Open Source Software Licenses and License Incompatibility

If your business sells software, including software-as-a-service (SAAS), odds are good that you have used one or more open source packages in the course of development. In some fields, open source modules are fairly ubiquitous. Software companies that are working with computer vision might use the open source library OpenCV, which is offered under a license called Apache 2. AI companies might use TensorFlow (Google) or PyTorch (Facebook). TensorFlow is also offered under the Apache 2 license, while PyTorch is offered under a BSD license. 

Permissive Licenses 

Apache 2 and BSD are so-called “permissive” or “lax” licenses. Both of these licenses require a future user/copier to provide a copy of the license and a copyright notice with their software. Beyond that, both licenses require relatively little of a future user, and largely serve simply to shield the open source licensor from liability. 

Copyleft Licenses   

But many open source libraries are not licensed under such permissive terms. The term “copyleft” is applied to attempts to reduce the restrictions imposed by copyright on copying and sharing. Licenses such as GNU GPLv3 and the Eclipse Public License include “copyleft” requirements, such as the requirement to make source code publicly available. For a company that wants to keep its innovations secret, this can mean jeopardizing trade secrets.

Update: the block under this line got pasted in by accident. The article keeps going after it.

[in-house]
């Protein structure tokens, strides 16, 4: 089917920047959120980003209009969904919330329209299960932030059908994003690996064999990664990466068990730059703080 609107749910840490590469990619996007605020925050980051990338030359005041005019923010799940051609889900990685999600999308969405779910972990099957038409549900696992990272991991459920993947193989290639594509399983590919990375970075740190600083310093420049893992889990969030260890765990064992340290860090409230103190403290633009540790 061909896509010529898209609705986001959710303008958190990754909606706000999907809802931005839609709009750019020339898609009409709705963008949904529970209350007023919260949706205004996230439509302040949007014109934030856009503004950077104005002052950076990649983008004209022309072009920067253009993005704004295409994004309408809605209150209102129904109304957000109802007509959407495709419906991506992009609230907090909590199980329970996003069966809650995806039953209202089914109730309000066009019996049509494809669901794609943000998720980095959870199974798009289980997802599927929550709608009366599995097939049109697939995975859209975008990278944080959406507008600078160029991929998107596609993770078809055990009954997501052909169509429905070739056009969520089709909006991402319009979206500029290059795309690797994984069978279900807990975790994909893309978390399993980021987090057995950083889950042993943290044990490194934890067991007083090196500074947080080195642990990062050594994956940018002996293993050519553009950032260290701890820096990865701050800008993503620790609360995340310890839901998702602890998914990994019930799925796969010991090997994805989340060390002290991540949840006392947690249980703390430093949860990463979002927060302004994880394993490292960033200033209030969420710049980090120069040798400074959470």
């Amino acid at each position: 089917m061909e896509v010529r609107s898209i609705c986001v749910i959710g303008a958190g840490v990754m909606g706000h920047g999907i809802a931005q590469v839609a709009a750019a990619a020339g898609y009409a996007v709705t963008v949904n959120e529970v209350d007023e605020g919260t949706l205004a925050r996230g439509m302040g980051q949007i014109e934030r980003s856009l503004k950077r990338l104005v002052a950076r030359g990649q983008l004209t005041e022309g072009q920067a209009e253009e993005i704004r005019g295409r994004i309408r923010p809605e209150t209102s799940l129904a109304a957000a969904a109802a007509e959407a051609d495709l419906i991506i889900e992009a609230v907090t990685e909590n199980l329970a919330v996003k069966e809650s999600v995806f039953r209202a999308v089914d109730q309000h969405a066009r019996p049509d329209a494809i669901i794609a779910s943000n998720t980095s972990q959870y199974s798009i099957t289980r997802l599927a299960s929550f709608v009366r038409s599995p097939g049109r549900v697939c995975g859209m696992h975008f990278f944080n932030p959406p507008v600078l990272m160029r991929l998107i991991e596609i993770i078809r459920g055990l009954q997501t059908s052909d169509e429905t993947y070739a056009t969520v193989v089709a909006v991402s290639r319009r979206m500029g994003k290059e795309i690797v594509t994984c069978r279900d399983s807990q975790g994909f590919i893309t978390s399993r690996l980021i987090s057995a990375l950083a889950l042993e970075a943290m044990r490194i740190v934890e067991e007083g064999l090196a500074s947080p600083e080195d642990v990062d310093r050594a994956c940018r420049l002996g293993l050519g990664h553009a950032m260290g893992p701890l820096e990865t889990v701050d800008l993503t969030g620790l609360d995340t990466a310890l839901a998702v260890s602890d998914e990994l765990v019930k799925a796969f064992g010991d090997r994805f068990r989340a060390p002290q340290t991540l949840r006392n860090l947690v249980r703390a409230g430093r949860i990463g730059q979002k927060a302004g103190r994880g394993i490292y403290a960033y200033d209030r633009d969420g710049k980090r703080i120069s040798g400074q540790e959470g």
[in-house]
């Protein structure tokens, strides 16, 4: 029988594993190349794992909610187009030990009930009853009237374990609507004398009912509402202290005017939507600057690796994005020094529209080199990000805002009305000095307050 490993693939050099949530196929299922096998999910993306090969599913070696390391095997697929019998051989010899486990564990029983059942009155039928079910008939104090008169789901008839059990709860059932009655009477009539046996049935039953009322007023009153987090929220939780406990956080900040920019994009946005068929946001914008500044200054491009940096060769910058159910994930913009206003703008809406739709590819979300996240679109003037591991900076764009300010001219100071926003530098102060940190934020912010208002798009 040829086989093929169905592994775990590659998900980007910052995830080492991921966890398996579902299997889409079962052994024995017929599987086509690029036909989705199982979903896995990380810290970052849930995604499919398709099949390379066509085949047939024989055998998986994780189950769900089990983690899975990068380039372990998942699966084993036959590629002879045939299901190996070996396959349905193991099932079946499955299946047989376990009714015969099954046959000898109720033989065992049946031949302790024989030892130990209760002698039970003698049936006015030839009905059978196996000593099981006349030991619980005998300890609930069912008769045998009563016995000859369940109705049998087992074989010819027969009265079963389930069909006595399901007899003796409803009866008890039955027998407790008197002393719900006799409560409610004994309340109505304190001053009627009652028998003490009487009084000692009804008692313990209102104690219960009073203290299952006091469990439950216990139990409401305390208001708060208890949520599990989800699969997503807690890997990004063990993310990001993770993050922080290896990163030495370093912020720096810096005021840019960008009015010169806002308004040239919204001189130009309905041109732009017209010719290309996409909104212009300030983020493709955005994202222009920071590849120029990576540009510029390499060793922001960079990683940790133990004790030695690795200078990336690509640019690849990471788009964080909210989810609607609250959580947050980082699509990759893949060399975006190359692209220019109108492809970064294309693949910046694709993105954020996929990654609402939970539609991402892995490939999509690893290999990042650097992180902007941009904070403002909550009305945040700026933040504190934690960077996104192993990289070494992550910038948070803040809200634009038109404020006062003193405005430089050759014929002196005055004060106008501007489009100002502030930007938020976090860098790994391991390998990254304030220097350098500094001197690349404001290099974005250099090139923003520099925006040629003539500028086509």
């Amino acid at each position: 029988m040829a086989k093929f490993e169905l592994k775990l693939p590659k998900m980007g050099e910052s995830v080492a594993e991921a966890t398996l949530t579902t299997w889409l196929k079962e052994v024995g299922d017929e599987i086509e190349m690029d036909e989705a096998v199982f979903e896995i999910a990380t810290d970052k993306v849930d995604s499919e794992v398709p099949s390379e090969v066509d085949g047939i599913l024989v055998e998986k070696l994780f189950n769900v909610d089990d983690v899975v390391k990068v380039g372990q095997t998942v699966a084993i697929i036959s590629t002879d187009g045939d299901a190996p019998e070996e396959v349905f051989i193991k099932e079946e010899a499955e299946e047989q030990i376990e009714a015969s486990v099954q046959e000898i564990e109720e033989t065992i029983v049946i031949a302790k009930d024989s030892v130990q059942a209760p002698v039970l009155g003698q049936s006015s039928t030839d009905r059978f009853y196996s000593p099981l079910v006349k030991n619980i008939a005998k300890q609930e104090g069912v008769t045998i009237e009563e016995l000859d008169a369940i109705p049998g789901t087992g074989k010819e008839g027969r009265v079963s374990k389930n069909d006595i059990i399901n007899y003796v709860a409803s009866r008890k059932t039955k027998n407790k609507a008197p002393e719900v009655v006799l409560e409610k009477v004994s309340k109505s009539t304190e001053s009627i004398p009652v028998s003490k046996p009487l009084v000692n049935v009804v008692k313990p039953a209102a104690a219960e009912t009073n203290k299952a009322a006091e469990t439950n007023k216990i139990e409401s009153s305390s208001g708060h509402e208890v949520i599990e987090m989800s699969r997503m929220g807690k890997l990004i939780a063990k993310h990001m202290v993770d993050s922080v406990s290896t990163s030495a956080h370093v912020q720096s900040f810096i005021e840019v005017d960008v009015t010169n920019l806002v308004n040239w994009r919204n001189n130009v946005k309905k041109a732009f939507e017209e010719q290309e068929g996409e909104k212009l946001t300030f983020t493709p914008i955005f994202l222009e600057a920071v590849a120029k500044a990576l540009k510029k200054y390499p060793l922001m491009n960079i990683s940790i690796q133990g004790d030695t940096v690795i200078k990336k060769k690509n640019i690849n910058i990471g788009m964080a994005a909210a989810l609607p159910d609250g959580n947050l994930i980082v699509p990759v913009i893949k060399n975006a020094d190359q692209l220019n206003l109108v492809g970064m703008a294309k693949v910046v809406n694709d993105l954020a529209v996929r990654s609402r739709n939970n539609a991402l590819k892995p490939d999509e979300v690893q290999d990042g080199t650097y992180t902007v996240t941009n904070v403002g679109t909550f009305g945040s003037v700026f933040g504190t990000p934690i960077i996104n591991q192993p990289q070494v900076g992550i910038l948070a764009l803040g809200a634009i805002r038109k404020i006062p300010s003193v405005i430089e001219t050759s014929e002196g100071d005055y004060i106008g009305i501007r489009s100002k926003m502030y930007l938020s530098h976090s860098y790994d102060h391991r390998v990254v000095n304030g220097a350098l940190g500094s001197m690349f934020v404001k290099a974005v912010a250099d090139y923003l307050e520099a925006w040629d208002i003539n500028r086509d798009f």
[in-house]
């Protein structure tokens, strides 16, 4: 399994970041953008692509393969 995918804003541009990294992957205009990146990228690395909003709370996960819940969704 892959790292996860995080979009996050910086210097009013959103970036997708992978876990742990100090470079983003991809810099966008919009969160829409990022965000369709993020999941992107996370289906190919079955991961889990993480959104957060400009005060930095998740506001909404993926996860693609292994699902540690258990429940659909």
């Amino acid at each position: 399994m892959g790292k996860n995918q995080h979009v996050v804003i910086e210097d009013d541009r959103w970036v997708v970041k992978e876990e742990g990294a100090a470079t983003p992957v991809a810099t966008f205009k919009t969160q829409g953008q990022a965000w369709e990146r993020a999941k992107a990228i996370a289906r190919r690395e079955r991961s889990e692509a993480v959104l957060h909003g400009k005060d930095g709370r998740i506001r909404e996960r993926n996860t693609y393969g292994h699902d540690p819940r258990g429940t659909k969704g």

License Incompatibility 

An even more difficult issue is license incompatibility. Many copyleft licenses require that any source code that is using or is a derivative of the licensed code must be licensed on the same terms. This can be fine if all of the licensed source code is subject to the same copyleft license. But where a software project mixes code from multiple sources under different copyleft licenses, the provisions of the underlying copyleft licenses are generally incompatible with each other.  

In other words, if I write software incorporating open source code licensed under both GNU GPLv3 and the Eclipse Public License, my new software would have to be offered under both licenses – but that can’t happen, because the GNU GPLv3 and Eclipse Public Licenses each have different requirements. My only recourse is to eliminate one of the two sources of source code from my project, or ask the licensor to change their license. 

If you need help reviewing your software licenses, or choosing an open source license for your own project, please get in touch! 


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